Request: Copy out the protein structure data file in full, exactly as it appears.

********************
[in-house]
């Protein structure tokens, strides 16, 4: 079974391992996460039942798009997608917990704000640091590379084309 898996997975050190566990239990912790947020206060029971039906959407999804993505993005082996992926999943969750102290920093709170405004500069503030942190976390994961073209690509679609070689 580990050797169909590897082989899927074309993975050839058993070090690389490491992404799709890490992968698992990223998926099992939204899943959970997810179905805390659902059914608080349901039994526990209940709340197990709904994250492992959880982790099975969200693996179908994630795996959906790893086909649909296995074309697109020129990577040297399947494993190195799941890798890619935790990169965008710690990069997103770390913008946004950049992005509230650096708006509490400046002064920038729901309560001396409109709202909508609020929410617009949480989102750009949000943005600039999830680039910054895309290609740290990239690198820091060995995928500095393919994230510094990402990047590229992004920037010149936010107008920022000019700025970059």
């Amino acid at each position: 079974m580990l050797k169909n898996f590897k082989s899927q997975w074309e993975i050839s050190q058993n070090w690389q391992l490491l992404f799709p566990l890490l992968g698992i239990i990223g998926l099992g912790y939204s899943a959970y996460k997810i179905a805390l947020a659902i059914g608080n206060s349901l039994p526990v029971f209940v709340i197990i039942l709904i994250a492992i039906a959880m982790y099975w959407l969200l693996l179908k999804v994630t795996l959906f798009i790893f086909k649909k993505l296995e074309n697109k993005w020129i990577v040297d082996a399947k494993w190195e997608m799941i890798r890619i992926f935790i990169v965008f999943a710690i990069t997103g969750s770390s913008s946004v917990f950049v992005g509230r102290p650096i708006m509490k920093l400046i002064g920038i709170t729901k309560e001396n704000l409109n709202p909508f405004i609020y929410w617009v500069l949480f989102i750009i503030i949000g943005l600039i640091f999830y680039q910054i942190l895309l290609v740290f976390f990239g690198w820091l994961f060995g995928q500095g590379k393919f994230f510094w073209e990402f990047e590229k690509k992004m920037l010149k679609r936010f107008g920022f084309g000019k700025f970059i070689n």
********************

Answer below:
[in-house]
């Protein structure tokens, strides 16, 4: 079974391992996460039942798009997608917990704000640091590379084309 898996997975050190566990239990912790947020206060029971039906959407999804993505993005082996992926999943969750102290920093709170405004500069503030942190976390994961073209690509679609070689 580990050797169909590897082989899927074309993975050839058993070090690389490491992404799709890490992968698992990223998926099992939204899943959970997810179905805390659902059914608080349901039994526990209940709340197990709904994250492992959880982790099975969200693996179908994630795996959906790893086909649909296995074309697109020129990577040297399947494993190195799941890798890619935790990169965008710690990069997103770390913008946004950049992005509230650096708006509490400046002064920038729901309560001396409109709202909508609020929410617009949480989102750009949000943005600039999830680039910054895309290609740290990239690198820091060995995928500095393919994230510094990402990047590229992004920037010149936010107008920022000019700025970059």
């Amino acid at each position: 079974m580990l050797k169909n898996f590897k082989s899927q997975w074309e993975i050839s050190q058993n070090w690389q391992l490491l992404f799709p566990l890490l992968g698992i239990i990223g998926l099992g912790y939204s899943a959970y996460k997810i179905a805390l947020a659902i059914g608080n206060s349901l039994p526990v029971f209940v709340i197990i039942l709904i994250a492992i039906a959880m982790y099975w959407l969200l693996l179908k999804v994630t795996l959906f798009i790893f086909k649909k993505l296995e074309n697109k993005w020129i990577v040297d082996a399947k494993w190195e997608m799941i890798r890619i992926f935790i990169v965008f999943a710690i990069t997103g969750s770390s913008s946004v917990f950049v992005g509230r102290p650096i708006m509490k920093l400046i002064g920038i709170t729901k309560e001396n704000l409109n709202p909508f405004i609020y929410w617009v500069l949480f989102i750009i503030i949000g943005l600039i640091f999830y680039q910054i942190l895309l290609v740290f976390f990239g690198w820091l994961f060995g995928q500095g590379k393919f994230f510094w073209e990402f990047e590229k690509k992004m920037l010149k679609r936010f107008g920022f084309g000019k700025f970059i070689n």